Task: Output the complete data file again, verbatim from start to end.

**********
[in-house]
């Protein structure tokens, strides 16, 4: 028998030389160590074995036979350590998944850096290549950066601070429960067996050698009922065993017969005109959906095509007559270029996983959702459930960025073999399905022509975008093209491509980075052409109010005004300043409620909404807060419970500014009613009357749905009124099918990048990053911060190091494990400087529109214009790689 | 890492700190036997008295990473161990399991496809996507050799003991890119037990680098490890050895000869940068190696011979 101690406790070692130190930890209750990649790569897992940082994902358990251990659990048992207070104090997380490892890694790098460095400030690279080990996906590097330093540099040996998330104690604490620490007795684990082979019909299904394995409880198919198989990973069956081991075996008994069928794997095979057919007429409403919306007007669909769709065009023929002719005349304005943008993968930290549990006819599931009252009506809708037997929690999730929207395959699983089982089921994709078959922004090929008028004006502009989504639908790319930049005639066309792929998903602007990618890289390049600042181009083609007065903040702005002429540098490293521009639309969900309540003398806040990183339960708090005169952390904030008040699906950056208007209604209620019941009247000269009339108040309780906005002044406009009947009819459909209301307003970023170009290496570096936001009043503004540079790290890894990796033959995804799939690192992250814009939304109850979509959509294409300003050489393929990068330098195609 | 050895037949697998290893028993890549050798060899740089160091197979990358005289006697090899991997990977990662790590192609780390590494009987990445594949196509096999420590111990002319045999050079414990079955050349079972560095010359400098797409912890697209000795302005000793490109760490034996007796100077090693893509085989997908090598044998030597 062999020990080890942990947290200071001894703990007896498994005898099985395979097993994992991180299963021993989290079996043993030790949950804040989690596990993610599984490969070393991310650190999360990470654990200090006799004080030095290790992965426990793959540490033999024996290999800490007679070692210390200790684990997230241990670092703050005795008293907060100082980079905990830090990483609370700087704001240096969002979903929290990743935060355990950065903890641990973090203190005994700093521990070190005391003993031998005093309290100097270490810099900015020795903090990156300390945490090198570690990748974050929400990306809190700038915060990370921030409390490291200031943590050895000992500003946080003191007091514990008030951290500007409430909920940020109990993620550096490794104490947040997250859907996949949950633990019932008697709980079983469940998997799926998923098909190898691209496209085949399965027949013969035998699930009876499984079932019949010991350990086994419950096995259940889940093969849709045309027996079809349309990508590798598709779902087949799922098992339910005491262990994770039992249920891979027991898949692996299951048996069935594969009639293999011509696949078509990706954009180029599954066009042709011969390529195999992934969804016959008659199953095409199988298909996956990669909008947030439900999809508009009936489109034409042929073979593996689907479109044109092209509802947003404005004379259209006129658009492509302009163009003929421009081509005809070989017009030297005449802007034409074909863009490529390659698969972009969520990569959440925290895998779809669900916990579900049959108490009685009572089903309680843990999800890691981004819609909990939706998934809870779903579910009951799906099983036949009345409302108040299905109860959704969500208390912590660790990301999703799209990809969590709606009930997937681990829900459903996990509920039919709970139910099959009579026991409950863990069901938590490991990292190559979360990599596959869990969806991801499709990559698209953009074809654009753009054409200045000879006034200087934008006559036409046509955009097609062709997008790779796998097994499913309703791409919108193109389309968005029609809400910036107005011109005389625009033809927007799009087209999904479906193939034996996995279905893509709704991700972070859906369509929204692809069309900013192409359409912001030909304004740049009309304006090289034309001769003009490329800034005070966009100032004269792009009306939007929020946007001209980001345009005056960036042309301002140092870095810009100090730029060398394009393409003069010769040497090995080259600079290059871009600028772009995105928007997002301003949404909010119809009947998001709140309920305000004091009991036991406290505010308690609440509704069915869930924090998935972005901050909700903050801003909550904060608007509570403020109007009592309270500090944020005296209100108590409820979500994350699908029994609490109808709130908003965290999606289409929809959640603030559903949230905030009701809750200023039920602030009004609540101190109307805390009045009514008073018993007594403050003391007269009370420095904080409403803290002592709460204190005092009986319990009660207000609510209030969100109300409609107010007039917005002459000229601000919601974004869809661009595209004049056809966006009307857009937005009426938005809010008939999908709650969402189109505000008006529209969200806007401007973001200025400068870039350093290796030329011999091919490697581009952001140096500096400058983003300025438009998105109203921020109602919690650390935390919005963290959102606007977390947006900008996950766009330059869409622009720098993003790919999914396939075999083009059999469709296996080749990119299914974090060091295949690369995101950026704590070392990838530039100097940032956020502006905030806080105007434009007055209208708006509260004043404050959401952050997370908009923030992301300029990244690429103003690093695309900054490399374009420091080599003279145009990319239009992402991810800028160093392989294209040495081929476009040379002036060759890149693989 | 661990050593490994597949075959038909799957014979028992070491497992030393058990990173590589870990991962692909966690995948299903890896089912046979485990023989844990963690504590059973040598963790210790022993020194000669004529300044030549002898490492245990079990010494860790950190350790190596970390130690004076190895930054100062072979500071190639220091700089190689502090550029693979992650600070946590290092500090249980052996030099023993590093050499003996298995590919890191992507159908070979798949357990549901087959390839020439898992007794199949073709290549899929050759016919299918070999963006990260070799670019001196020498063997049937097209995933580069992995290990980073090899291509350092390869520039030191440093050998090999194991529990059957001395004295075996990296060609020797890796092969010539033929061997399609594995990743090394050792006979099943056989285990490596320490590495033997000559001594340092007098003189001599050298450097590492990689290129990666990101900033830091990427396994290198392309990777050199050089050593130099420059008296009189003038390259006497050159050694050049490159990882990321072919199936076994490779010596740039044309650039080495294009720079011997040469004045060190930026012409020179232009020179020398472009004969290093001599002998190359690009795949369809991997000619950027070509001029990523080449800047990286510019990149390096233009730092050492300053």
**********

[in-house]
């Protein structure tokens, strides 16, 4: 028998030389160590074995036979350590998944850096290549950066601070429960067996050698009922065993017969005109959906095509007559270029996983959702459930960025073999399905022509975008093209491509980075052409109010005004300043409620909404807060419970500014009613009357749905009124099918990048990053911060190091494990400087529109214009790689 | 890492700190036997008295990473161990399991496809996507050799003991890119037990680098490890050895000869940068190696011979 101690406790070692130190930890209750990649790569897992940082994902358990251990659990048992207070104090997380490892890694790098460095400030690279080990996906590097330093540099040996998330104690604490620490007795684990082979019909299904394995409880198919198989990973069956081991075996008994069928794997095979057919007429409403919306007007669909769709065009023929002719005349304005943008993968930290549990006819599931009252009506809708037997929690999730929207395959699983089982089921994709078959922004090929008028004006502009989504639908790319930049005639066309792929998903602007990618890289390049600042181009083609007065903040702005002429540098490293521009639309969900309540003398806040990183339960708090005169952390904030008040699906950056208007209604209620019941009247000269009339108040309780906005002044406009009947009819459909209301307003970023170009290496570096936001009043503004540079790290890894990796033959995804799939690192992250814009939304109850979509959509294409300003050489393929990068330098195609 | 050895037949697998290893028993890549050798060899740089160091197979990358005289006697090899991997990977990662790590192609780390590494009987990445594949196509096999420590111990002319045999050079414990079955050349079972560095010359400098797409912890697209000795302005000793490109760490034996007796100077090693893509085989997908090598044998030597 062999020990080890942990947290200071001894703990007896498994005898099985395979097993994992991180299963021993989290079996043993030790949950804040989690596990993610599984490969070393991310650190999360990470654990200090006799004080030095290790992965426990793959540490033999024996290999800490007679070692210390200790684990997230241990670092703050005795008293907060100082980079905990830090990483609370700087704001240096969002979903929290990743935060355990950065903890641990973090203190005994700093521990070190005391003993031998005093309290100097270490810099900015020795903090990156300390945490090198570690990748974050929400990306809190700038915060990370921030409390490291200031943590050895000992500003946080003191007091514990008030951290500007409430909920940020109990993620550096490794104490947040997250859907996949949950633990019932008697709980079983469940998997799926998923098909190898691209496209085949399965027949013969035998699930009876499984079932019949010991350990086994419950096995259940889940093969849709045309027996079809349309990508590798598709779902087949799922098992339910005491262990994770039992249920891979027991898949692996299951048996069935594969009639293999011509696949078509990706954009180029599954066009042709011969390529195999992934969804016959008659199953095409199988298909996956990669909008947030439900999809508009009936489109034409042929073979593996689907479109044109092209509802947003404005004379259209006129658009492509302009163009003929421009081509005809070989017009030297005449802007034409074909863009490529390659698969972009969520990569959440925290895998779809669900916990579900049959108490009685009572089903309680843990999800890691981004819609909990939706998934809870779903579910009951799906099983036949009345409302108040299905109860959704969500208390912590660790990301999703799209990809969590709606009930997937681990829900459903996990509920039919709970139910099959009579026991409950863990069901938590490991990292190559979360990599596959869990969806991801499709990559698209953009074809654009753009054409200045000879006034200087934008006559036409046509955009097609062709997008790779796998097994499913309703791409919108193109389309968005029609809400910036107005011109005389625009033809927007799009087209999904479906193939034996996995279905893509709704991700972070859906369509929204692809069309900013192409359409912001030909304004740049009309304006090289034309001769003009490329800034005070966009100032004269792009009306939007929020946007001209980001345009005056960036042309301002140092870095810009100090730029060398394009393409003069010769040497090995080259600079290059871009600028772009995105928007997002301003949404909010119809009947998001709140309920305000004091009991036991406290505010308690609440509704069915869930924090998935972005901050909700903050801003909550904060608007509570403020109007009592309270500090944020005296209100108590409820979500994350699908029994609490109808709130908003965290999606289409929809959640603030559903949230905030009701809750200023039920602030009004609540101190109307805390009045009514008073018993007594403050003391007269009370420095904080409403803290002592709460204190005092009986319990009660207000609510209030969100109300409609107010007039917005002459000229601000919601974004869809661009595209004049056809966006009307857009937005009426938005809010008939999908709650969402189109505000008006529209969200806007401007973001200025400068870039350093290796030329011999091919490697581009952001140096500096400058983003300025438009998105109203921020109602919690650390935390919005963290959102606007977390947006900008996950766009330059869409622009720098993003790919999914396939075999083009059999469709296996080749990119299914974090060091295949690369995101950026704590070392990838530039100097940032956020502006905030806080105007434009007055209208708006509260004043404050959401952050997370908009923030992301300029990244690429103003690093695309900054490399374009420091080599003279145009990319239009992402991810800028160093392989294209040495081929476009040379002036060759890149693989 | 661990050593490994597949075959038909799957014979028992070491497992030393058990990173590589870990991962692909966690995948299903890896089912046979485990023989844990963690504590059973040598963790210790022993020194000669004529300044030549002898490492245990079990010494860790950190350790190596970390130690004076190895930054100062072979500071190639220091700089190689502090550029693979992650600070946590290092500090249980052996030099023993590093050499003996298995590919890191992507159908070979798949357990549901087959390839020439898992007794199949073709290549899929050759016919299918070999963006990260070799670019001196020498063997049937097209995933580069992995290990980073090899291509350092390869520039030191440093050998090999194991529990059957001395004295075996990296060609020797890796092969010539033929061997399609594995990743090394050792006979099943056989285990490596320490590495033997000559001594340092007098003189001599050298450097590492990689290129990666990101900033830091990427396994290198392309990777050199050089050593130099420059008296009189003038390259006497050159050694050049490159990882990321072919199936076994490779010596740039044309650039080495294009720079011997040469004045060190930026012409020179232009020179020398472009004969290093001599002998190359690009795949369809991997000619950027070509001029990523080449800047990286510019990149390096233009730092050492300053």